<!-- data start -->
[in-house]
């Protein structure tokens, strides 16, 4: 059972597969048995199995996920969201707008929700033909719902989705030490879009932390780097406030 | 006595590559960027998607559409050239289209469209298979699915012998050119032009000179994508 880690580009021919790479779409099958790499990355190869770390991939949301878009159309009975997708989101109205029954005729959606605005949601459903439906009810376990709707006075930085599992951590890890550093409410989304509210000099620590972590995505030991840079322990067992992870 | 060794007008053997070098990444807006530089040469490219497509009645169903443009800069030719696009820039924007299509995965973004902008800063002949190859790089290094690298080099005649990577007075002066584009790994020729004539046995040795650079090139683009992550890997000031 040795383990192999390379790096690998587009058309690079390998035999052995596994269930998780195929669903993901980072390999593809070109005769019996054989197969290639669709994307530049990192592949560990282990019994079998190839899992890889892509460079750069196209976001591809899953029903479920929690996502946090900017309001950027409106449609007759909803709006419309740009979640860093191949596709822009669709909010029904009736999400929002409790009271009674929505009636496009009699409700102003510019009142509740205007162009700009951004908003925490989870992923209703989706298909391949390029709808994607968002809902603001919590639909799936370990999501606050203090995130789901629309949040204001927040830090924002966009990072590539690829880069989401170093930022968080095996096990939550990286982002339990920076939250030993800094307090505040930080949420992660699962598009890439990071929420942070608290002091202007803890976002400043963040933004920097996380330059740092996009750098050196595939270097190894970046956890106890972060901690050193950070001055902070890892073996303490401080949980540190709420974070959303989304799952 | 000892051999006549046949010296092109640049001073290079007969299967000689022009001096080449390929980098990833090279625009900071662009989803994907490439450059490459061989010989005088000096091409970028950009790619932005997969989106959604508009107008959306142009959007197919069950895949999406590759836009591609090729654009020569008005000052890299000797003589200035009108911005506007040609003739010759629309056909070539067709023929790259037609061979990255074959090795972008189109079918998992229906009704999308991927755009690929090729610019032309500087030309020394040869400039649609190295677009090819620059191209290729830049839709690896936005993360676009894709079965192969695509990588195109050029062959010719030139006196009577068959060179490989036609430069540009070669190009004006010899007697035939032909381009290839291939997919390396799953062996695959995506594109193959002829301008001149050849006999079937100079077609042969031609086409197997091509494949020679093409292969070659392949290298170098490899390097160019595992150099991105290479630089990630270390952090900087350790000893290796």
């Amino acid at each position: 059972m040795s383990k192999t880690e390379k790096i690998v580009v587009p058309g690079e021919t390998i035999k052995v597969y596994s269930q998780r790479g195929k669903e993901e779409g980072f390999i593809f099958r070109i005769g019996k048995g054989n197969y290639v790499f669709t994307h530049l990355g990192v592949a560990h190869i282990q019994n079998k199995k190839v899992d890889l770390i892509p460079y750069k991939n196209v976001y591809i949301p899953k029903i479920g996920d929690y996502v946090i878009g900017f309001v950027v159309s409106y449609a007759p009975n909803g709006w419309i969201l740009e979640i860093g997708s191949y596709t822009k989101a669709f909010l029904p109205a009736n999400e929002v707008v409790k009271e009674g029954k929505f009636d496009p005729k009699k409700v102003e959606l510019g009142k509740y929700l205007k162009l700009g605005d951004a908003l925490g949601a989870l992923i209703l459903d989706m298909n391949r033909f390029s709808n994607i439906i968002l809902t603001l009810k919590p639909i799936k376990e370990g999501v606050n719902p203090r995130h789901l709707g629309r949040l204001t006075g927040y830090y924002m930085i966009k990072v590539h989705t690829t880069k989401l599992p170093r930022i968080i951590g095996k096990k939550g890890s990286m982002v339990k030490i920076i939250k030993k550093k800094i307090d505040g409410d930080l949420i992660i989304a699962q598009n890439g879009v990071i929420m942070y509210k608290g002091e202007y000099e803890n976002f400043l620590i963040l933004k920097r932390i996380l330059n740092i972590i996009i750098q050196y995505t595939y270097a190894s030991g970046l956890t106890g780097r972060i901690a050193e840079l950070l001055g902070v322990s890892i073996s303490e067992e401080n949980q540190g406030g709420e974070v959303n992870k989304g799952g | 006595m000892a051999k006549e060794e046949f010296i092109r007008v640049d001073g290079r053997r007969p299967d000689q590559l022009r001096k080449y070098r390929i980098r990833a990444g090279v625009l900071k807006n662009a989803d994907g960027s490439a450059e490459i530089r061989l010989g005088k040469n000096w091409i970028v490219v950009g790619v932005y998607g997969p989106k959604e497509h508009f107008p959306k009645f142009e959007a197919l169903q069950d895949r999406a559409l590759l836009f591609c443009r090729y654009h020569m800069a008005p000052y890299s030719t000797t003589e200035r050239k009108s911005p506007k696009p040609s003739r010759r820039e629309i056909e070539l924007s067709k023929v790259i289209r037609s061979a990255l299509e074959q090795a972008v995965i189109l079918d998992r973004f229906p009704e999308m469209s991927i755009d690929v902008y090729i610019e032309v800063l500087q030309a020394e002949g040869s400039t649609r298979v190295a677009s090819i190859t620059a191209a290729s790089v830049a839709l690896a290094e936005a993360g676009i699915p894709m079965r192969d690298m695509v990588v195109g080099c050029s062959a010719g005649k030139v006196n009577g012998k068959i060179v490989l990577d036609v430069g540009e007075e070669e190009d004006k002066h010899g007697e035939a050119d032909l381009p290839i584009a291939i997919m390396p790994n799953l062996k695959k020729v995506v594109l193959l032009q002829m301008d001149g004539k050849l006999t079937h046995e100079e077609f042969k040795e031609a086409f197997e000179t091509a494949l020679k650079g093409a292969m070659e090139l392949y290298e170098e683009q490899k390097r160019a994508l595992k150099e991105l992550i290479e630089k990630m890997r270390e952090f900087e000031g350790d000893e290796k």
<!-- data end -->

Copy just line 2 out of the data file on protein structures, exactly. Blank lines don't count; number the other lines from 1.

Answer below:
């Protein structure tokens, strides 16, 4: 059972597969048995199995996920969201707008929700033909719902989705030490879009932390780097406030 | 006595590559960027998607559409050239289209469209298979699915012998050119032009000179994508 880690580009021919790479779409099958790499990355190869770390991939949301878009159309009975997708989101109205029954005729959606605005949601459903439906009810376990709707006075930085599992951590890890550093409410989304509210000099620590972590995505030991840079322990067992992870 | 060794007008053997070098990444807006530089040469490219497509009645169903443009800069030719696009820039924007299509995965973004902008800063002949190859790089290094690298080099005649990577007075002066584009790994020729004539046995040795650079090139683009992550890997000031 040795383990192999390379790096690998587009058309690079390998035999052995596994269930998780195929669903993901980072390999593809070109005769019996054989197969290639669709994307530049990192592949560990282990019994079998190839899992890889892509460079750069196209976001591809899953029903479920929690996502946090900017309001950027409106449609007759909803709006419309740009979640860093191949596709822009669709909010029904009736999400929002409790009271009674929505009636496009009699409700102003510019009142509740205007162009700009951004908003925490989870992923209703989706298909391949390029709808994607968002809902603001919590639909799936370990999501606050203090995130789901629309949040204001927040830090924002966009990072590539690829880069989401170093930022968080095996096990939550990286982002339990920076939250030993800094307090505040930080949420992660699962598009890439990071929420942070608290002091202007803890976002400043963040933004920097996380330059740092996009750098050196595939270097190894970046956890106890972060901690050193950070001055902070890892073996303490401080949980540190709420974070959303989304799952 | 000892051999006549046949010296092109640049001073290079007969299967000689022009001096080449390929980098990833090279625009900071662009989803994907490439450059490459061989010989005088000096091409970028950009790619932005997969989106959604508009107008959306142009959007197919069950895949999406590759836009591609090729654009020569008005000052890299000797003589200035009108911005506007040609003739010759629309056909070539067709023929790259037609061979990255074959090795972008189109079918998992229906009704999308991927755009690929090729610019032309500087030309020394040869400039649609190295677009090819620059191209290729830049839709690896936005993360676009894709079965192969695509990588195109050029062959010719030139006196009577068959060179490989036609430069540009070669190009004006010899007697035939032909381009290839291939997919390396799953062996695959995506594109193959002829301008001149050849006999079937100079077609042969031609086409197997091509494949020679093409292969070659392949290298170098490899390097160019595992150099991105290479630089990630270390952090900087350790000893290796």